I told my family doctor that I suffer from anxiety. She said I would have to wait a long time to get an appointment with a psychiatrist. Instead, she suggested I attend a group therapy class that teaches mindfulness. What is mindfulness and can it really help me?
Your family doctor is correct. There can be very long waits to access certain types of mental-health services.
Mindfulness training, provided in a group setting, is one way to speed up the delivery of care to people troubled by anxiety, depression, mood disorders and other conditions such as chronic pain and insomnia.
In a nutshell, "mindfulness is an awareness of our moment-to-moment experience," says Dr. Steven Selchen, director of outpatient psychiatry at Sunnybrook Health Sciences Centre in Toronto.
It doesn't get rid of unpleasant thoughts and experiences, he adds. But it can provide people with coping skills so that these negative "thoughts don't take over their lives," Selchen explains.
Mindfulness comes out of the 2,500-year-old Buddhist tradition of meditation. Several decades ago, a secular form of the practice was introduced into Western health care by Dr. Jon Kabat-Zinn of the University of Massachusetts Medical School. He developed an eight-week course – called Mindfulness Based Stress Reduction – for patients dealing with pain and other conditions.
Since then, growing numbers of mental-health professionals have embraced various forms of mindfulness as a way to help patients better cope with our fast-paced modern world.
"Very often, our reactions during times of stress are propelled by habits and reflexes and some of these can be counterproductive," says Zindel Segal, a professor in the Department of Psychology at the University of Toronto.
"Mindfulness lets us slow down and see the mind at work, and the body at work, and choose a response that is more adaptive."
Road rage is a perfect example of the consequences of acting reflexively, rather than mindfully.
Mindfulness is a particular type of awareness, Selchen says. One way to foster mindfulness is through meditation, in which you focus on a particular sensation – such as your breathing or a sound – and get to know it thoroughly. That awareness is then extended to the exploration of everyday thoughts and emotions.
A thought can become recognized for what it is – an event in the mind, not more, not less. Thoughts aren't facts or absolute truths. So, for example, just because the thought "I'm an idiot" pops into your mind, it doesn't mean you're an idiot.
A key component of mindfulness is that it permits people to be kinder to themselves. Selchen notes that some individuals are extremely self-critical when they make mistakes. "That just adds a lot more unpleasantness on top of the distress that is already there."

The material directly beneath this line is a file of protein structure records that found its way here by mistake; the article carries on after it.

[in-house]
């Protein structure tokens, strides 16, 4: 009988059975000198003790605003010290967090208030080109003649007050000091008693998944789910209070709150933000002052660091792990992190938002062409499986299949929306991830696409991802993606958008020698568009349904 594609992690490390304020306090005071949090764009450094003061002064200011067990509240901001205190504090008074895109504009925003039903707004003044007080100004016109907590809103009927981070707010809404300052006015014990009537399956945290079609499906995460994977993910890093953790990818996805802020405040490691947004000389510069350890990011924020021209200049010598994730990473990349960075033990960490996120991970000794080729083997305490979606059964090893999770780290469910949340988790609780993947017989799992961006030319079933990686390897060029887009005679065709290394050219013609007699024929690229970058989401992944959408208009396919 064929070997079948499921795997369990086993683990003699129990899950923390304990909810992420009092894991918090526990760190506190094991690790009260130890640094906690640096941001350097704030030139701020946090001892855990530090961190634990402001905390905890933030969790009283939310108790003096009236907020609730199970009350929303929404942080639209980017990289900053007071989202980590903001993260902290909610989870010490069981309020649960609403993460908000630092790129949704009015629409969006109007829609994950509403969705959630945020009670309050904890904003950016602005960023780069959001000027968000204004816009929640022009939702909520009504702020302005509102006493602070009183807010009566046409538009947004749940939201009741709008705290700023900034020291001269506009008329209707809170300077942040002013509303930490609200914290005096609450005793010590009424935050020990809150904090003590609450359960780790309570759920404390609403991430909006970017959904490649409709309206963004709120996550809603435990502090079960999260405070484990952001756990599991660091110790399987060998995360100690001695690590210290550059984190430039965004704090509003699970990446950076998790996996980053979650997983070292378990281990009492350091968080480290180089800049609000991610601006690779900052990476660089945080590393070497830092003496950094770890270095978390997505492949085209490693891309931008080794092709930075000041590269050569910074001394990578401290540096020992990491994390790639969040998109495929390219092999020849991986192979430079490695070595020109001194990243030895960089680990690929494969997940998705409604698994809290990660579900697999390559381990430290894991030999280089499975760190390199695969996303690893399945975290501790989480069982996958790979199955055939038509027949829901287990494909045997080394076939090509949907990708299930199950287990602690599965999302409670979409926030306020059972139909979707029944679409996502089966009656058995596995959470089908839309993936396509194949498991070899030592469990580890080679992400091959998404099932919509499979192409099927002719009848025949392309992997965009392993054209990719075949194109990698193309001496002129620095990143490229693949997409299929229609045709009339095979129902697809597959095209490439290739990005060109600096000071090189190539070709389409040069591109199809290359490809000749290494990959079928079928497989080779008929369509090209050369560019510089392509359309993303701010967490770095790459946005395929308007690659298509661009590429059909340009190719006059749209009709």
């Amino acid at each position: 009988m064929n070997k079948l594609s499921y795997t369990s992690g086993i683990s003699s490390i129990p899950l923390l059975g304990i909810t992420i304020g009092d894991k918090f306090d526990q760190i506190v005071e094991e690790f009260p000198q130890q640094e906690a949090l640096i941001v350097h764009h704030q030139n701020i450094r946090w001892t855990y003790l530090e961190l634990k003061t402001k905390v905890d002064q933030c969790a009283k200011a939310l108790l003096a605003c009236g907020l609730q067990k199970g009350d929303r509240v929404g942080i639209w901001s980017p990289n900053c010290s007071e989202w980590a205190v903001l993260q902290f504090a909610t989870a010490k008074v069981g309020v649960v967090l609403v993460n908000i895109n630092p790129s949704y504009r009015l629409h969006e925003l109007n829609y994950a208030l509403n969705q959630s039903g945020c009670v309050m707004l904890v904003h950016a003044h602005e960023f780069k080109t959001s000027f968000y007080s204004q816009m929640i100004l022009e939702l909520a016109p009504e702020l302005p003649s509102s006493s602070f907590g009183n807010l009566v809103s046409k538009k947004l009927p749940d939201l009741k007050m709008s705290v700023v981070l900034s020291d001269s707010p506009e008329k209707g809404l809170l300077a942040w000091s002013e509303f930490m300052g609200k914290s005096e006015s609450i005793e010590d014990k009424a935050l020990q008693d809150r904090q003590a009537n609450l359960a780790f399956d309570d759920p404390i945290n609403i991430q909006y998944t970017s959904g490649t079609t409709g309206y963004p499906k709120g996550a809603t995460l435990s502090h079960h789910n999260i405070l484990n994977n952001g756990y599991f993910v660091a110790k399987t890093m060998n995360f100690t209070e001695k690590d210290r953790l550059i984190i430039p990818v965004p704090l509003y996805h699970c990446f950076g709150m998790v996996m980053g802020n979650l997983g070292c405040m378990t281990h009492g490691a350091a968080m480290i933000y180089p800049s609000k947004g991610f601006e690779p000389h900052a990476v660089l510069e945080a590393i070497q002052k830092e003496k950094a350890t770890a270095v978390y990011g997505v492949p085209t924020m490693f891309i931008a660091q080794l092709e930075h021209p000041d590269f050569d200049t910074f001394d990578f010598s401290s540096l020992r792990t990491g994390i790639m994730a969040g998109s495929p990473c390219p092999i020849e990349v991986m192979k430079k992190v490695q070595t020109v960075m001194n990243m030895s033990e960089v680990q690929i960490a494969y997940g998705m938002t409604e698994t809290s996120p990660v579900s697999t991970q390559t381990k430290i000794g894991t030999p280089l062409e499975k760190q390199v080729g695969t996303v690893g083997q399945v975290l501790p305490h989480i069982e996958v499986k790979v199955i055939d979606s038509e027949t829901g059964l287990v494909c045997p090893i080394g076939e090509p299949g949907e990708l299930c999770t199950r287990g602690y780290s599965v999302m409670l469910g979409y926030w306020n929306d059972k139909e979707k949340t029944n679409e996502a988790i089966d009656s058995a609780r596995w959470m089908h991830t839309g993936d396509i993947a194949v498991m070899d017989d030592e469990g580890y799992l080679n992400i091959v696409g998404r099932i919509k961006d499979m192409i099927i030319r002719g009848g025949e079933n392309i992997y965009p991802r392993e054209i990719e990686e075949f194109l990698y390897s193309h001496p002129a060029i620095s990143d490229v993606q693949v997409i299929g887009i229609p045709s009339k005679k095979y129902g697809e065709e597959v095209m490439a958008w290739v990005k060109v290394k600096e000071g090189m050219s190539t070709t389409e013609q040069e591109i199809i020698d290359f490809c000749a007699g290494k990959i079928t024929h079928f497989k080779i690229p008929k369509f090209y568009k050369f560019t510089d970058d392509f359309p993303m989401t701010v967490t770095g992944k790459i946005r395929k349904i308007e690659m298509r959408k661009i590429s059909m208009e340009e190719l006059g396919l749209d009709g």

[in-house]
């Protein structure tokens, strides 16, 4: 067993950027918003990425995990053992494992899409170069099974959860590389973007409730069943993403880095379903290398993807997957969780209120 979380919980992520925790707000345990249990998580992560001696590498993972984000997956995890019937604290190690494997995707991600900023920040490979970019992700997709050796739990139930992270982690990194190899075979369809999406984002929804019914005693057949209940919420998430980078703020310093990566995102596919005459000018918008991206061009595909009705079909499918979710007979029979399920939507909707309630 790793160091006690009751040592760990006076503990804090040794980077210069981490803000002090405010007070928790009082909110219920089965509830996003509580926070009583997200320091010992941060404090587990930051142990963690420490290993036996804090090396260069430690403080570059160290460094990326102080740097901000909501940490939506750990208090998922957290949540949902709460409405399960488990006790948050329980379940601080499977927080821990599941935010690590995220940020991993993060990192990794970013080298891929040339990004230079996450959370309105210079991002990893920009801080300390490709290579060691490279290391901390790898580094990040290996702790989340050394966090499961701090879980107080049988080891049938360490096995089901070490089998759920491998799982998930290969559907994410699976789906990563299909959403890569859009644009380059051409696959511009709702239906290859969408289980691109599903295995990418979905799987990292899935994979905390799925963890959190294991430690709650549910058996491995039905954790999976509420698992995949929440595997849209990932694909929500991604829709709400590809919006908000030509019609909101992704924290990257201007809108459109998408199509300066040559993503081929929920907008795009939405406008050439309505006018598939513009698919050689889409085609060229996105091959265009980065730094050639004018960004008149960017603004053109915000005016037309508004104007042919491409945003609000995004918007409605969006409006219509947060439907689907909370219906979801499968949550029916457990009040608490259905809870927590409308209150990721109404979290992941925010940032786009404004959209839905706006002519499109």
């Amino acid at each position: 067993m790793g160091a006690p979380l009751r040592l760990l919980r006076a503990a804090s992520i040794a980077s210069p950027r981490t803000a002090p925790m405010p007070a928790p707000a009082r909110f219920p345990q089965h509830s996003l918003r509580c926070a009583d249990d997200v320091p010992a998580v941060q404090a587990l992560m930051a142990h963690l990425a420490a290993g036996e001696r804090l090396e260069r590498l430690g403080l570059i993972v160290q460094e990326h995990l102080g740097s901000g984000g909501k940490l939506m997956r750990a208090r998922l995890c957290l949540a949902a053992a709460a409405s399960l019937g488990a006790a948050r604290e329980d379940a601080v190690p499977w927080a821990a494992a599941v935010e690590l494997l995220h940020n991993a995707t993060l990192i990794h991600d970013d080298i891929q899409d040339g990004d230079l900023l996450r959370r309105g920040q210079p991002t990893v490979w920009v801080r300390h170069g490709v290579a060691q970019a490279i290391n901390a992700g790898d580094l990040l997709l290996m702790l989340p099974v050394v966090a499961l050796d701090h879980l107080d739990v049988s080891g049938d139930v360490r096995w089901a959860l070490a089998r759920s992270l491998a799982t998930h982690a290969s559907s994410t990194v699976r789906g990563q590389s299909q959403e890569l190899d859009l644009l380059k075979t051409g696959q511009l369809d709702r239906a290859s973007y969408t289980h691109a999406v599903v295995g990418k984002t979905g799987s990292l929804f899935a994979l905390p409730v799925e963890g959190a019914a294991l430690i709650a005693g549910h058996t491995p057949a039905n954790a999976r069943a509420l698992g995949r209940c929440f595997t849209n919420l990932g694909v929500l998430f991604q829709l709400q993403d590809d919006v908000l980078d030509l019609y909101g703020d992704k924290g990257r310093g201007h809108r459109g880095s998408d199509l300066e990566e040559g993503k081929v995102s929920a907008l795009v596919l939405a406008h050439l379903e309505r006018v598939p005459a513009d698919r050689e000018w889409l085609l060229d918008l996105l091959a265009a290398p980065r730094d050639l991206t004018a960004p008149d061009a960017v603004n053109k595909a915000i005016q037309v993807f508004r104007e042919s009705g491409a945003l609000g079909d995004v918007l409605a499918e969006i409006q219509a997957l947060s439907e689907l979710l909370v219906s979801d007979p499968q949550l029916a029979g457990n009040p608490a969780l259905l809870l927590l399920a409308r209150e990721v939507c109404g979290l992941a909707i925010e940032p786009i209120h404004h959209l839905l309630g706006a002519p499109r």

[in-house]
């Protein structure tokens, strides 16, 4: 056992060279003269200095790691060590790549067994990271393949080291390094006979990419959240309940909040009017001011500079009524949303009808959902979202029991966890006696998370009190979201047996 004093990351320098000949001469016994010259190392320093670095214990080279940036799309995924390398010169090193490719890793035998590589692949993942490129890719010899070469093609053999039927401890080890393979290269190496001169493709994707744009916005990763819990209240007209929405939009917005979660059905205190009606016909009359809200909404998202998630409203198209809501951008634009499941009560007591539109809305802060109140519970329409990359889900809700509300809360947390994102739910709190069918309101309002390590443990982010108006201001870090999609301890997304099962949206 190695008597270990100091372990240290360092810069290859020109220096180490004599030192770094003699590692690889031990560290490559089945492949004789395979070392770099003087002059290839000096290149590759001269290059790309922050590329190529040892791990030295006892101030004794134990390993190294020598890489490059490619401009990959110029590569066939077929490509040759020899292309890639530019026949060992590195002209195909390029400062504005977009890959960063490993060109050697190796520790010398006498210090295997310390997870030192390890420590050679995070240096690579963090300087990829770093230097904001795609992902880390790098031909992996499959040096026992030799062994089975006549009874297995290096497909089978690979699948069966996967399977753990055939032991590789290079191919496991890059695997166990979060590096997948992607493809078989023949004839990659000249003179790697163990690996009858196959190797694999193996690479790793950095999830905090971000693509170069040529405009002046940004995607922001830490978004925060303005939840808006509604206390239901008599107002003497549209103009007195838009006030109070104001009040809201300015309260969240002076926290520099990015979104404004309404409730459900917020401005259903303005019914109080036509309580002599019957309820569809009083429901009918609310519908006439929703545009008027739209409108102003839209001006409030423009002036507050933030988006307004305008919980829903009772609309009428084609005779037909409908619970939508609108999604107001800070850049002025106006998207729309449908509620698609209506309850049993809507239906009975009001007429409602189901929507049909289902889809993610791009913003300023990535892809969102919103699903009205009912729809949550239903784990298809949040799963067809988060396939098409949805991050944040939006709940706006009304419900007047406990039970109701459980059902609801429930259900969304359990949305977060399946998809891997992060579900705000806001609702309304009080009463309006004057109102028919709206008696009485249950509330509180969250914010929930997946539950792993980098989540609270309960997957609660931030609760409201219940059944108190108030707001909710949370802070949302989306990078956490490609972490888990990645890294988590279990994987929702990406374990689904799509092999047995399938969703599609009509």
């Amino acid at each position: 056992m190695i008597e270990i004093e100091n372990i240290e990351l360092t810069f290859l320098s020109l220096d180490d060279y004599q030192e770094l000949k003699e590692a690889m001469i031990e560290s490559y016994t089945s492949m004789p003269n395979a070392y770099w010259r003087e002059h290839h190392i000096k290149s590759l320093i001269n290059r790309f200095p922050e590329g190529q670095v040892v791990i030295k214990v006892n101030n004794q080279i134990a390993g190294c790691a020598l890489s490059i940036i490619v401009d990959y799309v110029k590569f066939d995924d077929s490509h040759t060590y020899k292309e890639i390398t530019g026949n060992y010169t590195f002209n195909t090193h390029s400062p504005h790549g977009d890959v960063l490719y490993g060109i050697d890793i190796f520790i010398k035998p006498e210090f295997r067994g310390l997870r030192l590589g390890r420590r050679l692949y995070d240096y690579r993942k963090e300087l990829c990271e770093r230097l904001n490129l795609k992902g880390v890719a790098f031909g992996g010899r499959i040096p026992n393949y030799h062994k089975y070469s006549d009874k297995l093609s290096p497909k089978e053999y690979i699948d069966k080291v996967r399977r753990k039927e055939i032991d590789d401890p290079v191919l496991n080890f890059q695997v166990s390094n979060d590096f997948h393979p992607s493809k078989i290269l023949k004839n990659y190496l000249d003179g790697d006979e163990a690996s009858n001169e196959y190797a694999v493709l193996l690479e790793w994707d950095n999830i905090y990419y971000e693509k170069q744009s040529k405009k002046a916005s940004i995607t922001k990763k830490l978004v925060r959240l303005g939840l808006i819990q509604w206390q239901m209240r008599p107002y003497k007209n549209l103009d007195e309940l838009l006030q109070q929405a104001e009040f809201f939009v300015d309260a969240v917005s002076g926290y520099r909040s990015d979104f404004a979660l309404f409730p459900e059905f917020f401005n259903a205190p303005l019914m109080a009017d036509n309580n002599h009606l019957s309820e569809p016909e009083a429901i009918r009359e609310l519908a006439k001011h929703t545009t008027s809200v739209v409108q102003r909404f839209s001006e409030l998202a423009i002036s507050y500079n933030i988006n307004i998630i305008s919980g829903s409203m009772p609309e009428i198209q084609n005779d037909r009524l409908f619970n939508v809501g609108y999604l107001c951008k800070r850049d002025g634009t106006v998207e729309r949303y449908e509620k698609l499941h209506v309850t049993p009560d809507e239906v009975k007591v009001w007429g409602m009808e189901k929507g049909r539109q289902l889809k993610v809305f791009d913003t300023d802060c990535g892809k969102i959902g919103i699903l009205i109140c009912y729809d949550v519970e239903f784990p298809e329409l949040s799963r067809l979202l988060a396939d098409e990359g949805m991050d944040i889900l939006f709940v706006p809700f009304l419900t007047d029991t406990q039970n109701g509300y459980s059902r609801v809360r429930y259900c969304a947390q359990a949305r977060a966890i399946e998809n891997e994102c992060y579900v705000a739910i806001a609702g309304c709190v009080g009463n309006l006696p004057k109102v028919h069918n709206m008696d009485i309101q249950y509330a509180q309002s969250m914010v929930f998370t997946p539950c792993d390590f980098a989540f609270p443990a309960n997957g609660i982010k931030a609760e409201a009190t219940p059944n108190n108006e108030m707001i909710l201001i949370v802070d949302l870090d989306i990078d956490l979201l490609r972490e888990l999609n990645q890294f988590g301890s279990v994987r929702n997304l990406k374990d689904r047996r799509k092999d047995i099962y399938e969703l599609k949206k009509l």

With mindfulness training, negative ruminating can be lessened.
In fact, one study found that mindfulness-based cognitive therapy helps prevent people from slipping back into depression when they are in a period of remission.
"The data showed a 50-per-cent reduction in the risk of relapse over the first year," Selchen says. That's comparable to what can be achieved by taking an anti-depressant medication, he adds.
Another study, co-authored by Segal, found a drop in medical visits after high users of the health-care system had group therapy focused on mindfulness.
"Teaching specific skills to patients allowed them to look after themselves when they are dealing with mood and anxiety difficulties," Segal says.
These studies, and others, are helping to fuel a burgeoning public interest in mindfulness. There are now numerous books, tapes and apps that promise to guide people to greater awareness.
However, Selchen adds some words of caution. "This is not an easy thing to learn on your own," he says. "Anyone who is developing mindfulness is learning a way of being with experience that is very unfamiliar."
That means you will likely need a good teacher to get you off to the right start. The encouraging news is that many hospitals and mental-health clinics offer introductory courses – and you can often enroll in them without an excruciating wait. Indeed, providing instruction to many people at once is an extremely efficient way to deliver this form of therapy.
The one-to-two hour group sessions are usually spread over five or eight weeks.
Once you have a solid foundation, then books, recordings and other online materials could be used to keep you going.
Of course, group-taught mindfulness isn't a treatment for everyone. Some patients will need one-on-one therapy with a health-care provider, or medication.
It's also important to know that mindfulness won't necessarily produce moments of bliss – an image of meditation often found in popular culture.
But it can supply the mental tools to better deal with daily ups and downs. "And that can make a huge difference in people's lives," Segal says.
Paul Taylor is a Patient Navigation Advisor at Sunnybrook Health Sciences Centre. He is a former Health Editor of The Globe and Mail. You can find him on Twitter @epaultaylor and online at Sunnybrook's Your Health Matters.